Below are eight components that together will inform the basis of a growth management approach to guide Sarnia’s evolution over the next 20 years.
How a City is arranged directly impacts how it works and how we live. It’s about identifying the components of a city like our main streets, stable areas and natural heritage features that work together as a whole. A City’s arrangement can have direct implications for accessibility, connectivity, sustainability, safety and economic viability. Understanding city structure helps to make best use of our resources in a sustainable manner.
Population Projections and Demographics
To make responsible and accountable decisions, we must understand how we have developed in the past and have a vision for how our City will grow in the future. A key component is realistically anticipating how many people will live and work here in the future and understanding things like what age and the average household size will be. This insight gives us the ability to make strategic decisions about how we grow.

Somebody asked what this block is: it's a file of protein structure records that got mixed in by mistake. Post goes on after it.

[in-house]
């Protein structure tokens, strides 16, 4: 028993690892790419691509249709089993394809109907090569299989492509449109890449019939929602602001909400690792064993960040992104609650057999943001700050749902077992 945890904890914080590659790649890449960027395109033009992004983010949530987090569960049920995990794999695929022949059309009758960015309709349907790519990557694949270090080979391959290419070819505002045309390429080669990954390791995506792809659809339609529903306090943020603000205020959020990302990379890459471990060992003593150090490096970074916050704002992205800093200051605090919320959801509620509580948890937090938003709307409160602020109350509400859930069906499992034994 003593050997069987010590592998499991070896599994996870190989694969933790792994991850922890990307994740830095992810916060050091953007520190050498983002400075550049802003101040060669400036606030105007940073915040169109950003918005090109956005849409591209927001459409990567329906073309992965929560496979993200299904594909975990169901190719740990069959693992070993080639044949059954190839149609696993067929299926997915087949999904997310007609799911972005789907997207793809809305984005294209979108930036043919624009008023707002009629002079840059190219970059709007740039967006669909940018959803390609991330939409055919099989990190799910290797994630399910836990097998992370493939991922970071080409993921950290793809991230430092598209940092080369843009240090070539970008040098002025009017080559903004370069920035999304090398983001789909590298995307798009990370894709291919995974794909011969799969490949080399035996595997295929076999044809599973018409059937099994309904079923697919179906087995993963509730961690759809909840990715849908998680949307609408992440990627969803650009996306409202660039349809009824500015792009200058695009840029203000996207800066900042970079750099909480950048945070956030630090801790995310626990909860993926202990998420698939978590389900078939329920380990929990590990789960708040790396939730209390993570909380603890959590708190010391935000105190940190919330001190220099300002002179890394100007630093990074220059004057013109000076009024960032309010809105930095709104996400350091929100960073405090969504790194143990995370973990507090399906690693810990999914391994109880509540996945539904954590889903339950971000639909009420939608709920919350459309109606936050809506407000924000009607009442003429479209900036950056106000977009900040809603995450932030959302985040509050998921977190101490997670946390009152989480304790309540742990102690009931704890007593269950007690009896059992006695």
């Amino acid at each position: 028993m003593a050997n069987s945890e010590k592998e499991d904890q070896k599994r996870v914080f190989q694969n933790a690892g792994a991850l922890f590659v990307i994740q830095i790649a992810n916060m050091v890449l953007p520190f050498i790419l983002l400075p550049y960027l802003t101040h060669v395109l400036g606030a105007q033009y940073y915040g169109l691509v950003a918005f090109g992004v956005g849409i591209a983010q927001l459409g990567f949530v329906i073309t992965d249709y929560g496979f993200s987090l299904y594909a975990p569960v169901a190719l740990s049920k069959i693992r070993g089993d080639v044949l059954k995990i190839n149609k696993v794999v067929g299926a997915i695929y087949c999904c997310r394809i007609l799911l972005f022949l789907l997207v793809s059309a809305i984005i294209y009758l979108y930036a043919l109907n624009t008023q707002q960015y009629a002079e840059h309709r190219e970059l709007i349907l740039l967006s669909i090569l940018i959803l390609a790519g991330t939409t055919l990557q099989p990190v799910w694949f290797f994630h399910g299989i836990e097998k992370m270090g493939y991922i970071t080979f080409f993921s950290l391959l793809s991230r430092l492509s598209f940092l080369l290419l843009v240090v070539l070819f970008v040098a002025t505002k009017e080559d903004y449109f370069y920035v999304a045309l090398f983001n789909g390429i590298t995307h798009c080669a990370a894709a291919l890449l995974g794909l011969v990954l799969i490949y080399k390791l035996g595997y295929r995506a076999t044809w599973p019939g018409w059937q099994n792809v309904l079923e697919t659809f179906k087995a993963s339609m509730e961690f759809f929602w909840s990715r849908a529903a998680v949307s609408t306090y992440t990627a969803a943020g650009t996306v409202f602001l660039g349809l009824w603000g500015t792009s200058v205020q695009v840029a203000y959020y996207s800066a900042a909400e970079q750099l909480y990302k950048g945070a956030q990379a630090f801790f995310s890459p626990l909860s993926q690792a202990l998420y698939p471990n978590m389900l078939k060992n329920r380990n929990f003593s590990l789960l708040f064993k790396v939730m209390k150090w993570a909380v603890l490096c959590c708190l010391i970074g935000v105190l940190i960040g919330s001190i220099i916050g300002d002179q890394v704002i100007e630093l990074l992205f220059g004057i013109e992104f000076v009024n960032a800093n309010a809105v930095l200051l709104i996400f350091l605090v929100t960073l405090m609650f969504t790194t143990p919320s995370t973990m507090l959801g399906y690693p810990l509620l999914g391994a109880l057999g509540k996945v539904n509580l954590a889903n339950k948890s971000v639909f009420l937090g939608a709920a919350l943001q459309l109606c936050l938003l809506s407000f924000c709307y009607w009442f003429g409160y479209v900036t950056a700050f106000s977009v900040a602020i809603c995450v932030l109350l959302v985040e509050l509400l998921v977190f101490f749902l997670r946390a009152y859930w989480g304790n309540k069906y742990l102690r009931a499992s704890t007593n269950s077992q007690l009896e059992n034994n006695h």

Residential and Commercial Land Needs
Once population projections are prepared, an analysis can be undertaken to see how much growth can be accommodated within the City and if additional land is needed for the expected population. A healthy city maintains the flexibility to promote a variety of housing and retail options – that don’t undermine existing areas and the City structure.
Intensification and Redevelopment
Accommodating growth within the City is an essential part of fostering a healthy and vibrant urban environment. Responsible intensification anticipates areas of change and areas of stability. It strategically directs growth and reinvestment to areas that support the city structure and make the best use of existing infrastructure, helps to create a well-designed built environment and public realm, offer additional shopping and retail employment opportunities, a wider range of housing options and expanded transportation choices.
Agriculture and the Countryside
The Countryside is facing many opportunities and challenges. Strong provincial agricultural preservation policies, urban encroachment, new and emerging trends in agriculture, and the importance of natural areas and ecosystems to our health require a renewed look and understanding of this integral part of our City.